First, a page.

17. The catheter of claim 16 wherein said durable means comprises elongated means having a passageway therein for transporting said fluid and means about an outer surface of said elongated means for preventing kinking of said elongated means.
18. The catheter of claim 17 wherein said elongated means comprises a metal tube and said means for preventing kinking comprises a wire coil surrounding a length of said metal tube.
19. The catheter of claim 17 wherein said means for preventing kinking comprises a wire wrapped about a length of said elongated means.
20. The catheter of claim 17 wherein said means for preventing kinking comprises a trench formed about a length of said outer surface of said elongated means.
21. The catheter of claim 16 wherein said elongated means includes a passageway therein for transporting said fluid and wherein said coil means surrounds said elongated means and is joined therewith at a distal end of said elongated means for pushing said elongated means into said passageway in said tissue.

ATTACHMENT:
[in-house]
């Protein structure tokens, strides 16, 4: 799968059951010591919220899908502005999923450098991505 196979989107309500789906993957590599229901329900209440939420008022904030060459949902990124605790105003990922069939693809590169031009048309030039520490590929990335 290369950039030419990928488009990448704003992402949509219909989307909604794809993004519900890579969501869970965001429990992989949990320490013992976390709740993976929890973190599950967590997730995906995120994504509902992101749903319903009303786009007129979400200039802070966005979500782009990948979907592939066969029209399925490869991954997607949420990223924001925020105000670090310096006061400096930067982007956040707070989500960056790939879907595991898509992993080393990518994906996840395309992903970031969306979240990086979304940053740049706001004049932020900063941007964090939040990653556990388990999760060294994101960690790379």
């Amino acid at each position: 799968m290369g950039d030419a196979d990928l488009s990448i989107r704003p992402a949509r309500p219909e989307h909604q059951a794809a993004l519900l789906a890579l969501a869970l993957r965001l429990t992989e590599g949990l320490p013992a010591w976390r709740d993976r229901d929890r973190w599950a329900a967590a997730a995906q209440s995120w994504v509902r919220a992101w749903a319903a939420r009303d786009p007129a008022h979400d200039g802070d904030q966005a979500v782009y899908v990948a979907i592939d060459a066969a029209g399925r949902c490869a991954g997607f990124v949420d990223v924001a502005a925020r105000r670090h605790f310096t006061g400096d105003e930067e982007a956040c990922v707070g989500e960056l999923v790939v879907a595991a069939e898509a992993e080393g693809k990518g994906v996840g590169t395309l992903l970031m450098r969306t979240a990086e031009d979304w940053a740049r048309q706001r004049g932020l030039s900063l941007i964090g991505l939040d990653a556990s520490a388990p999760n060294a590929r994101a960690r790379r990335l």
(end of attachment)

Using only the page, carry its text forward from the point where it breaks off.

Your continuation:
22. The catheter of claim 21 wherein said elongated means comprises a plastic tube and said coil means comprises a wire coil surrounding a length of said plastic tube and joined at a distal end thereof.
23. The catheter of claim 22 further comprising means for closing said distal end of said plastic tube.
24. The catheter of claim 22 further comprising means for joining the distal ends of said plastic tube and said wire coil together.
25. The catheter of claim 24 further comprising an opening along said length of said plastic tube for emitting said fluid.
26. The catheter of claim 22 further comprising means at the distal end of at least one of said plastic tube and said wire coil for pushing said flexible means atraumatically into said tissue.
27. A catheter comprising:
a durable segment having a hollow passageway for transporting a fluid; and
a more flexible segment including an elongated member having a hollow passageway joined with said durable segment and insertable in a passageway in tissue for transporting said fluid from said durable segment to said tissue; said flexible segment including an elongated member and a wire coil positioned longitudinally thereabout and joined therewith for inserting said flexible segment into said passageway in said tissue.